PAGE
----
Indians are killing the future of the coming generations by welcoming GMOs in Indian food and environment
I have lived and farmed (organically) on the edge of a national park since 1986. I have had a front row seat watching the destruction of the forest nearby.
When I read about the possible introduction of Herbicide Tolerant (HT) cotton and mustard into our ecological system, I daydream about the horrors that might become a reality in the near future. I live in a demarcated Eco-Sensitive Zone (ESZ) that is agriculturally a cotton-growing belt.
If I, as a conventional farmer, decide to plant HT cotton, I would need to spray my cotton fields at least once a month with generous amounts of Roundup (Glyphosate). I will have to spray the entire crop area, including the bunds and borders.
Read European Parliament opposes import of three herbicide-resistant GM crops
If an elephant comes at night and eats enough of the sprayed cotton plants, it will die. So will any herbivore that would have the audacity to graze in my poisoned fields.
Enter the forest department. There is a dead elephant in my field (or a dead deer/peafowl/one of my neighbors’ cattle or goats). The Wild Life (Protection) Act, 1972 empowers the forest department to arrest me.
Have I done wrong as a farmer? No, not at all. The legalisation of HT cotton and the use of Glyphosate herbicide ensures that I have done nothing wrong. Even in this ESZ.
It is clear that it is the fault of the forest department that the elephant has strayed out of the forest into my field. They should so to it that the wild animals stay within the forest. They are responsible. They know that HT cotton needs spraying of herbicide. Yet they allowed wild animals outside the demarcated, barricaded and fenced forest — where I am not allowed to enter.
Sometime down the line, I expand my agricultural activities. I take bank loans and use new state-of-the-art technology that is being pushed in the name of hi-tech agriculture.
I plant HT cotton on my agricultural land adjoining the forest and I mechanise the spraying of herbicide and pesticides on my crops using high volume power sprayers. The poisons somehow enter the forest area and nearby water bodies.
The problem could get exacerbated if I go a step further and used drones to spray the poisons. But why should that bother me? I am not doing anything illegal. The law of the land allows me to do so.
Let us assume there is a lovely breeze blowing in the direction of the forest on that particular day. It makes the poison from the drone spray drift into the forest and animals die after grazing there.
Obviously, the forest department will be responsible for the death of those innocent creatures and I will hold the officials responsible, criminally responsible. There goes the forest, what is left of it.
I live on the northern edge of the Bandipur National Park in Mysuru district of Karnataka. We don’t grow mustard here — there are huge tracts of mustard-growing areas in North India that border various national parks. What will happen there is left to your imagination.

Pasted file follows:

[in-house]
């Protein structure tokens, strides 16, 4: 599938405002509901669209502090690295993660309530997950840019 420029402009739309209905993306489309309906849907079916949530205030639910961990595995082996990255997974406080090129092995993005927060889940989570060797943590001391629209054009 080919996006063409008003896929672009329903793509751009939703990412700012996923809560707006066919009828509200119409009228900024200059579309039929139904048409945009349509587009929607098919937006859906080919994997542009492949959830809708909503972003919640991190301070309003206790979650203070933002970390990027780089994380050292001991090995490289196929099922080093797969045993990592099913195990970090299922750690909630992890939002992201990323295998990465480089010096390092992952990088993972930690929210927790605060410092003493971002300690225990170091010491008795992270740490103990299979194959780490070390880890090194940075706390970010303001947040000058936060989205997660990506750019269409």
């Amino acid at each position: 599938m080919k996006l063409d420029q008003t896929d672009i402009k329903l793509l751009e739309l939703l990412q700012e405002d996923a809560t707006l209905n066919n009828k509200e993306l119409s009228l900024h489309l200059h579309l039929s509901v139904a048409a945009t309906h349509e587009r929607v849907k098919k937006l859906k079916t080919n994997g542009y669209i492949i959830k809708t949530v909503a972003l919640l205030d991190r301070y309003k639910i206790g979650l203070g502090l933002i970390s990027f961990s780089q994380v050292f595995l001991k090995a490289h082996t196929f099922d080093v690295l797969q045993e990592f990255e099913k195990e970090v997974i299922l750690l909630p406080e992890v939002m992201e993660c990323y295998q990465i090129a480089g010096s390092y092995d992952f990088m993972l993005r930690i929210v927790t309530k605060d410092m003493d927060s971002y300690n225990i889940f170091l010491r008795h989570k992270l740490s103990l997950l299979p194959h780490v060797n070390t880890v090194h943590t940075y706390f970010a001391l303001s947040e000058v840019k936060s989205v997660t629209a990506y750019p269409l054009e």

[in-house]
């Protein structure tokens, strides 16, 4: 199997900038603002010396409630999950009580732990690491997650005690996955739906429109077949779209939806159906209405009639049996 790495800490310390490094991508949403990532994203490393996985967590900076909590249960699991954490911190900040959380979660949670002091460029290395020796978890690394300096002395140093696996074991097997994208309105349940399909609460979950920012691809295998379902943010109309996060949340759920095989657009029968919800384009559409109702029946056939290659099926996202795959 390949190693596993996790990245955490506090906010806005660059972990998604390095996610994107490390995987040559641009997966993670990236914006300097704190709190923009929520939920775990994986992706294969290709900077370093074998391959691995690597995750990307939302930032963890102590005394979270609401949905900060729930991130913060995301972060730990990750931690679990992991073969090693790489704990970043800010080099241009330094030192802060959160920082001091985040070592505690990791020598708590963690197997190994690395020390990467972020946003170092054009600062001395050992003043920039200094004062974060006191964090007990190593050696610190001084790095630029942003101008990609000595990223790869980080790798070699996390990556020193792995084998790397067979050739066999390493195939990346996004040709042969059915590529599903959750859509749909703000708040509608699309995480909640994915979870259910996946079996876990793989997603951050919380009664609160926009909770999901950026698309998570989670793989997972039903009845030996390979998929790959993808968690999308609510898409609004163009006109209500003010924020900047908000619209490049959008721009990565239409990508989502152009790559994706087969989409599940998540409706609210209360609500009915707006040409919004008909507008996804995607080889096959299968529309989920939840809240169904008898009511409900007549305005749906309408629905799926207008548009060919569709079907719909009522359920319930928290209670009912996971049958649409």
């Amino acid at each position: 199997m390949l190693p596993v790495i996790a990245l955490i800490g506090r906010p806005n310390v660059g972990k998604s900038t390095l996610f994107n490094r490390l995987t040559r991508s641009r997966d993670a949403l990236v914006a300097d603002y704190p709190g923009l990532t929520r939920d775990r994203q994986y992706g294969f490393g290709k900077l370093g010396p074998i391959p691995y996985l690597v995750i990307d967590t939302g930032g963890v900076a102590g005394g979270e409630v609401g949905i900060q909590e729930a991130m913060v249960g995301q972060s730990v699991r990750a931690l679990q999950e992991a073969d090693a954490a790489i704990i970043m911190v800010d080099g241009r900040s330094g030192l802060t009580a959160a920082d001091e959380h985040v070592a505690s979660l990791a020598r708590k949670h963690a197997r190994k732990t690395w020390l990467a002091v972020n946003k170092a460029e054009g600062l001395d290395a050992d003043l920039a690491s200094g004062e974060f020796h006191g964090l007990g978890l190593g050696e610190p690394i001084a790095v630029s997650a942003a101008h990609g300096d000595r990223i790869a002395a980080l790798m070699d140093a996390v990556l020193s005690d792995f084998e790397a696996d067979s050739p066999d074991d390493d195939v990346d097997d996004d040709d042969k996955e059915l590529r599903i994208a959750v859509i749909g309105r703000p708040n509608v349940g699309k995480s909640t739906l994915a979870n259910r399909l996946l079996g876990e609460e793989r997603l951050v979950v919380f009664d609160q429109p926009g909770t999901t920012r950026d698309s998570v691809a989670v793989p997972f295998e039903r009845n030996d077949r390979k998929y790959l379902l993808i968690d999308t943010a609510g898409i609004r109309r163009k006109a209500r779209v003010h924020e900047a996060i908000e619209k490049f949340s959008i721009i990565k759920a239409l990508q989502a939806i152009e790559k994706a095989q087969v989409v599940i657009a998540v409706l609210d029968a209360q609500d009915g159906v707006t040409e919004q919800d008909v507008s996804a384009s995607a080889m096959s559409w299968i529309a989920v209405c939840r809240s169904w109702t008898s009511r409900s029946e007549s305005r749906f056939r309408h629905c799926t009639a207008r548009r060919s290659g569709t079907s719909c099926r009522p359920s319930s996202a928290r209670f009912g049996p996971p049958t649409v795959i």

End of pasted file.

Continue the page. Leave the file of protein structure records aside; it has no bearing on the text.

Read GM mustard will obliterate honey bees: Apiculturists protest Central decision in Bharatpur
I myself grow cotton in my fields, organically though, and have seen the rise and the subsequent (disastrous) fall of Bt Cotton over the years. In the last few years, pesticide use in the cultivation of Bt Cotton has risen beyond what was being used for non-Bt cotton a decade ago and the yields have dropped drastically.
The cotton belt in my area is the location of the KRS, Kabini and Nugu reservoirs. Runoff from all fields in the region settles in the rivers or water bodies. Glyphosate is water-soluble.
This water is pumped out to millions of homes in neighbouring cities, towns and villages — including Bengaluru. Glyphosate is being banned in many countries all over the world. The makers of Roundup are being forced to pay $10.9 billion as compensation to settle cancer suits as it has been proven that glyphosate causes a range of health issues.
What would the effects be of introducing genetically modified organisms (GMO) in the food system is another subject that needs an urgent and honest look at. There is so much information out there regarding the detrimental effects on health, sovereignty, sustainability, nutrition and biodiversity that it makes for depressive reading. Will our decision makers look at it? Please.
And what of all those stray cattle that we farmers have orphaned all over north India. Who will inform those innocent bovines that we farmers have been given the right to poison their grasses in the name of science, technology and profit.
Will we never learn?
Guess this would be a good time to prepare for the future — with true fatalistic and shortsighted crass mindlessness — I should plan to get a law degree, online of course. Make money suing everyone concerned. What else can I do?
I cling onto my ringside seat and watch as we as a country sing peans of praise to the Swachh Bharat programme. At the same time, we bring in and spread new poisons killing the future of the coming generations and welcoming GMOs in Indian food and environment.
By doing so, we insensible citizens deftly compose our own horror stories and revel in them.
Vivek Cariappa is owner of Krac-a-Dawna farms is Karnataka. He is a Krishi Pandit awardee
Views expressed are the author’s own and don’t necessarily reflect those of Down To Earth
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